Bernard Banton's Case

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Bernard (Bernie) Douglas Banton was an Australian advocate for people suffering from asbestos associated diseases and social justice. He was widely recognised as the face of legal and political campaign to achieve compensation for the many victims whom have contracted asbestos related diseases. Asbestos is a naturally occurring heat-and flame-resistant crystalline mineral. It was widely used in the manufacture of many products such as wall and roof sheeting and cladding. If the fibres are inhaled, they can cause a variety of life threatening diseases including asbestosis (scarring of the lung issue that restricts breathing) and mesothelioma (cancer of the plural lining that is almost fatal). Mesothelioma can take up to 40 years to develop.…show more content…
Bernie Banton became a campaigner for the right of workers to receive compensation from James Hardie, Bernie Banton and past James Hardie employees had their rights overstepped and decided to take the matter to court, the company knew of the dangers of asbestos many years before they ceased to use it in their plants and yet continued to expose their workers to its dangers, continually working without protective clothing. James Hardies Company infringed their employees’ rights when they failed to provide the adequate care to their employees’ having known of the dangers of asbestos yet they still made their employees continue with their jobs, as a past employee of James Hardie; Banton Sued James Hardie for negligence in 2000. He was one of an estimated 12500 claims made against the company for asbestos related…show more content…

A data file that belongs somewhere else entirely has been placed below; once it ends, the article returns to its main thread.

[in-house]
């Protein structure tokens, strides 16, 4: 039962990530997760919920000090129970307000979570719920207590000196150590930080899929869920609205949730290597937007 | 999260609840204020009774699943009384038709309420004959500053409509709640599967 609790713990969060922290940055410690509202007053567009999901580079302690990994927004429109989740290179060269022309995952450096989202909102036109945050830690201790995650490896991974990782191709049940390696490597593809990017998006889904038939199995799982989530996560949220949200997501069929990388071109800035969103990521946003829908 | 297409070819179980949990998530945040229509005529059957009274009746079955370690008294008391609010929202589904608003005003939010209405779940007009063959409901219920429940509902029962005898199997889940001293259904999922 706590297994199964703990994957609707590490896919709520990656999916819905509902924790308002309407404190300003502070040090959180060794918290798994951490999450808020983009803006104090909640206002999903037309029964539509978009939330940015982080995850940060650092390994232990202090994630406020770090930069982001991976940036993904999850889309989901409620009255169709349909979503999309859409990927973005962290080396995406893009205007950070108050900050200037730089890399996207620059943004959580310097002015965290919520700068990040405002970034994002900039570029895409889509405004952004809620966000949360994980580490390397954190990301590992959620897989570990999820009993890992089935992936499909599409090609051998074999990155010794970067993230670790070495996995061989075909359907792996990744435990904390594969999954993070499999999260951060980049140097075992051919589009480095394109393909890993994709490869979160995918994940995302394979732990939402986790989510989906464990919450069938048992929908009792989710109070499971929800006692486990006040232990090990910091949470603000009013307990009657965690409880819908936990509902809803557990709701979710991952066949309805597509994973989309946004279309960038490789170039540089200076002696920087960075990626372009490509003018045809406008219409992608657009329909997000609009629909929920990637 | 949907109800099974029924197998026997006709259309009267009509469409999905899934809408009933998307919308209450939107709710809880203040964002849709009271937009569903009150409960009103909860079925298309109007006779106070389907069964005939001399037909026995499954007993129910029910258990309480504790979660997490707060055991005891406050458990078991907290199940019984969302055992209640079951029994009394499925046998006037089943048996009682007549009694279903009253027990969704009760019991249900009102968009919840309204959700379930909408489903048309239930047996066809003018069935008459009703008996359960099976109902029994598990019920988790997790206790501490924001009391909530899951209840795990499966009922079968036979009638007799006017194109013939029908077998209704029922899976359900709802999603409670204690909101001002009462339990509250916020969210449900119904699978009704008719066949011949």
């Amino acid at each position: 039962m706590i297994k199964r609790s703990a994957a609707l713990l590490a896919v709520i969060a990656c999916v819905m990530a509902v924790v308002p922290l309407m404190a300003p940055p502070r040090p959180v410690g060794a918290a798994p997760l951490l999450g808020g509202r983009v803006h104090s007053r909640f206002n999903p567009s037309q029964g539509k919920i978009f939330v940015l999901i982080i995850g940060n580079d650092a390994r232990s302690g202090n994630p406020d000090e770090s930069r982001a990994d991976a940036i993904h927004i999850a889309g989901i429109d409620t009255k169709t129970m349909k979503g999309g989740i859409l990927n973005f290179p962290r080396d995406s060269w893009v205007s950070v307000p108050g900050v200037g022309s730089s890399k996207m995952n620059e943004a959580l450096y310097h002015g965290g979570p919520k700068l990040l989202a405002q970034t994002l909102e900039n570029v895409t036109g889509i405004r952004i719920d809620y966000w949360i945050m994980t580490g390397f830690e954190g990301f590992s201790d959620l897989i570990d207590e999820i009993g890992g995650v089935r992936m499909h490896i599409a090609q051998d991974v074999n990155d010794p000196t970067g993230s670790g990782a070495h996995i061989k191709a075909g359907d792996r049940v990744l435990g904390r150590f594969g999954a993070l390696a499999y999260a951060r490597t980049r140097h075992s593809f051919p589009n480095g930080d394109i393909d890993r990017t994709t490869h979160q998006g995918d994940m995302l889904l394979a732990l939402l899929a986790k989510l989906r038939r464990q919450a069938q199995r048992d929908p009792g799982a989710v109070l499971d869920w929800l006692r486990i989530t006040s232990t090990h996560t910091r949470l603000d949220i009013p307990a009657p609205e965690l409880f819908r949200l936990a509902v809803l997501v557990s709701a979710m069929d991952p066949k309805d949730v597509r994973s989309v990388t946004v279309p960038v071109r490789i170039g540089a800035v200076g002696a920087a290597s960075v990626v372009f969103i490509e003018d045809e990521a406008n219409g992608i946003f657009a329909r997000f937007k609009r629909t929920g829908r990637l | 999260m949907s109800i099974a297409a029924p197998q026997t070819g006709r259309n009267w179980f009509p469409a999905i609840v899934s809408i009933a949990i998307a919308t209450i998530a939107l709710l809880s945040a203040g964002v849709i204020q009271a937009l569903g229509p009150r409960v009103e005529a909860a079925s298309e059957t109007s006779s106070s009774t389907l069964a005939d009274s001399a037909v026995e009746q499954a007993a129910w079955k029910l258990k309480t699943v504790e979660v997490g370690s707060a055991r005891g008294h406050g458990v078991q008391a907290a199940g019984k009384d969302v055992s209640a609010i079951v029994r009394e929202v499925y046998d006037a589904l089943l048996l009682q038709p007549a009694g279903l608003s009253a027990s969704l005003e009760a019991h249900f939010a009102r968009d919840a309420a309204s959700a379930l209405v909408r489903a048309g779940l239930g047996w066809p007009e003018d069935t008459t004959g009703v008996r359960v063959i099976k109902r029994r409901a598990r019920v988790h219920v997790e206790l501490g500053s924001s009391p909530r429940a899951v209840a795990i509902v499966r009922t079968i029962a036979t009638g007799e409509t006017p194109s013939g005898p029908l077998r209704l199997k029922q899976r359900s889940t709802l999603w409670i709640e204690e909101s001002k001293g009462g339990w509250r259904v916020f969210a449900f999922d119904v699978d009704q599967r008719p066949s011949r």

Victims of asbestos-related claims, as well as their families, have been pushing for new legislation to be passed, particularly in New South Wales, which would enable plaintiffs to claim for damages within a 12-month period from the time a person dies from an asbestos disease. This is because in some circumstances people do not realise that the disease is related to asbestos until after death. These changes in the law have already been passed in South Australia, Western Australia and Victoria. (decision-realated) Mr Banton, who received $800,000 in a settlement from Amaca in 2000 for a less serious asbestos disease, took advantage of a 1995 change to the law allowing a second claim to be made. Ms Segelov said that "remarkably" Mr Banton was the first plaintiff to claim such further damages. Amaca, now part of the Asbestos Injuries Compensation Fund set up by James Hardie after a public scandal over its underfunding of a 2001 trust by $1.5 billion, challenged Mr Banton 's right to include exemplary, or punitive, damages in his
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